All: And wine to cheer man’s heart.
P: Oil to make his face lustrous.
All: And bread to strengthen his heart.
P: He utters a command and heals their suffering.
All: And snatches them from distressing want.

P: Lord, heed my prayer.
All: And let my cry be heard by you.

P: The Lord be with you.
All: May He also be with you.

Let us pray.
Almighty everlasting God, who by your word alone brought into being the heavens, earth, sea, things seen and things unseen, and garnished the earth with plants and trees for the use of man and beast; who appointed each species to bring forth fruit in its kind, not only for the food of living creatures, but for the healing of sick bodies as well; with mind and word we urgently call on you in your great kindness to bless these various herbs and fruits, thus increasing their natural powers with the newly given grace of your blessing. May they keep away disease and adversity from men and beasts who use them in your name; through Christ our Lord.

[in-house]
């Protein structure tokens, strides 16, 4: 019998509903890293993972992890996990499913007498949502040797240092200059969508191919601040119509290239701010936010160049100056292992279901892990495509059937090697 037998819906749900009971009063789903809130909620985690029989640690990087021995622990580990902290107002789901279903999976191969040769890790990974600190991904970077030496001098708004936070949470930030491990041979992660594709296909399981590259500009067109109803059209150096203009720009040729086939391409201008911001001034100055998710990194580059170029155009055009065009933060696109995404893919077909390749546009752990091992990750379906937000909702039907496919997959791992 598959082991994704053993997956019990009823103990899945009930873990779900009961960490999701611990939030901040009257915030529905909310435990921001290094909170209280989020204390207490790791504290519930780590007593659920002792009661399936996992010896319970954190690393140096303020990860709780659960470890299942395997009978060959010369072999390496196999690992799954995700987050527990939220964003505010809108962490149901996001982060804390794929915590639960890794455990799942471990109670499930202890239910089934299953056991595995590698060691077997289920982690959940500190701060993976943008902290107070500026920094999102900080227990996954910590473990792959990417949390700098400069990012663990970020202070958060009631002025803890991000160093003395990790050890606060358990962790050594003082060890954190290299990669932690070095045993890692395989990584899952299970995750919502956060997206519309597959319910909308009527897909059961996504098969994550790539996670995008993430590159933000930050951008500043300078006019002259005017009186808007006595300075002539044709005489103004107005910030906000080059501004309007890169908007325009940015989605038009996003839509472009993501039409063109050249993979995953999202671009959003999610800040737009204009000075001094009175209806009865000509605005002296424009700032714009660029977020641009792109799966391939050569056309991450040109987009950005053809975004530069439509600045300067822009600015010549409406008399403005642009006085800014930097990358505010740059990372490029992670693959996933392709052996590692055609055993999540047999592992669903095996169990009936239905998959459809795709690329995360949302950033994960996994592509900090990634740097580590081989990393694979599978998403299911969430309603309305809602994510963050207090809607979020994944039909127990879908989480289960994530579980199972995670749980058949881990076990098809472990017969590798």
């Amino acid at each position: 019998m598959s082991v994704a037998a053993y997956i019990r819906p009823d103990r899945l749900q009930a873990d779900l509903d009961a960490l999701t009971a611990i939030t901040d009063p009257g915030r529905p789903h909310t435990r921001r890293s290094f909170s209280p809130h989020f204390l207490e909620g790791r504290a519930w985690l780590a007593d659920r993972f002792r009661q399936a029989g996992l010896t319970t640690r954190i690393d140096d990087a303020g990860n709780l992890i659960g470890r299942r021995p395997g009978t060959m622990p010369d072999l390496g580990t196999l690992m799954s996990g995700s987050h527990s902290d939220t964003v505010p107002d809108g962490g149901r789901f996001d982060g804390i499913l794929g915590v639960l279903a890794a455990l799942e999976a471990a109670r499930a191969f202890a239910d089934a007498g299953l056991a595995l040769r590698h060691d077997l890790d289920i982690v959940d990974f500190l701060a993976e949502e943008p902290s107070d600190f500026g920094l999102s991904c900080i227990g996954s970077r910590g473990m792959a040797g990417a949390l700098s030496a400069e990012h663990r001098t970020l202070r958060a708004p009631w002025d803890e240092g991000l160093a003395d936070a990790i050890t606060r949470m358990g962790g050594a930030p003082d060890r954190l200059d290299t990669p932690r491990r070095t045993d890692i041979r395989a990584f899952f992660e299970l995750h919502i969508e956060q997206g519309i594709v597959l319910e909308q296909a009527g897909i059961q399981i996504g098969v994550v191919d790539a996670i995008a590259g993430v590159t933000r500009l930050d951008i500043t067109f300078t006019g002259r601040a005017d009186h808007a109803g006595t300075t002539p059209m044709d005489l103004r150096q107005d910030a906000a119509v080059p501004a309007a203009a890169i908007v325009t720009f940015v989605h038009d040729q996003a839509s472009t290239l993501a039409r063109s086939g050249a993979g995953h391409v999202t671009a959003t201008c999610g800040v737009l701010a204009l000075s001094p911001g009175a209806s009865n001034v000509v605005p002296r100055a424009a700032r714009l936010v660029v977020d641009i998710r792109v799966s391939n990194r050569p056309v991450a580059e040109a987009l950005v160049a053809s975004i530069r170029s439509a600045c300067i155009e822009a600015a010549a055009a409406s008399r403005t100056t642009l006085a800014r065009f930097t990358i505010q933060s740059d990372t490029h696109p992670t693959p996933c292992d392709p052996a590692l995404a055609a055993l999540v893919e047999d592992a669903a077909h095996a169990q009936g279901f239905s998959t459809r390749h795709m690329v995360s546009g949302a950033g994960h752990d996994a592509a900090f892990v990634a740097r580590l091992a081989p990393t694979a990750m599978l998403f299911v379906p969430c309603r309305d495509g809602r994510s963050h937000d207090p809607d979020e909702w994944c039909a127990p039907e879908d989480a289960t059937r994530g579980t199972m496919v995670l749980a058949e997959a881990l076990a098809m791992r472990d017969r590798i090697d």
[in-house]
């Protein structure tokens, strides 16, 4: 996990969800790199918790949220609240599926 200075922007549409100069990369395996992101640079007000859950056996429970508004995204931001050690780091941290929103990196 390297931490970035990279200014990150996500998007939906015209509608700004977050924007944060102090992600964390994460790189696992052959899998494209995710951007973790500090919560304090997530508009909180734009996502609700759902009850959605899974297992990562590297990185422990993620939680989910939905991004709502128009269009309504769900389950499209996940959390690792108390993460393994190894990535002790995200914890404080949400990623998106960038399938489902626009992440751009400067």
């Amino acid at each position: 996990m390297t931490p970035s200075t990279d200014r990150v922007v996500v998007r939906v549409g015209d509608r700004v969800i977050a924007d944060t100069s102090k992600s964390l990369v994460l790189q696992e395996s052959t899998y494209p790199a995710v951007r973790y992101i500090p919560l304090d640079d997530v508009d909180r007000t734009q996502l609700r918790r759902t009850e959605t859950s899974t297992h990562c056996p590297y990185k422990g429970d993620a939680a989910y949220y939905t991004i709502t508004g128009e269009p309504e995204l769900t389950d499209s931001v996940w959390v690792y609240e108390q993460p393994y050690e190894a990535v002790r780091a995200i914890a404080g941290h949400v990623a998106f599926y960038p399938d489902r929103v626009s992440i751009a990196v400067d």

All: Amen.

Let us pray.
God, who through Moses, your servant, directed the children of Israel to carry their sheaves of new grain to the priests for a blessing, to pluck the finest fruits of the orchard, and to make merry before you, the Lord their God; hear our supplications, and shower blessings in abundance upon us and upon these bundles of new grain, new herbs, and this assortment of produce which we gratefully present to you on this festival, blessing them in your name. Grant that men, cattle, flocks, and beasts of burden find in them a remedy against sickness, pestilence, sores, injuries, spells, against the fangs of serpents or poisonous creatures. May these blessed objects be a protection against diabolical mockery, cunning, and deception wherever they are kept, carried, or otherwise used. Lastly, through the merits of the blessed Virgin Mary, whose Assumption we are celebrating, may we all, laden with the sheaves of good works, deserve to be taken up to heaven; through Christ our Lord.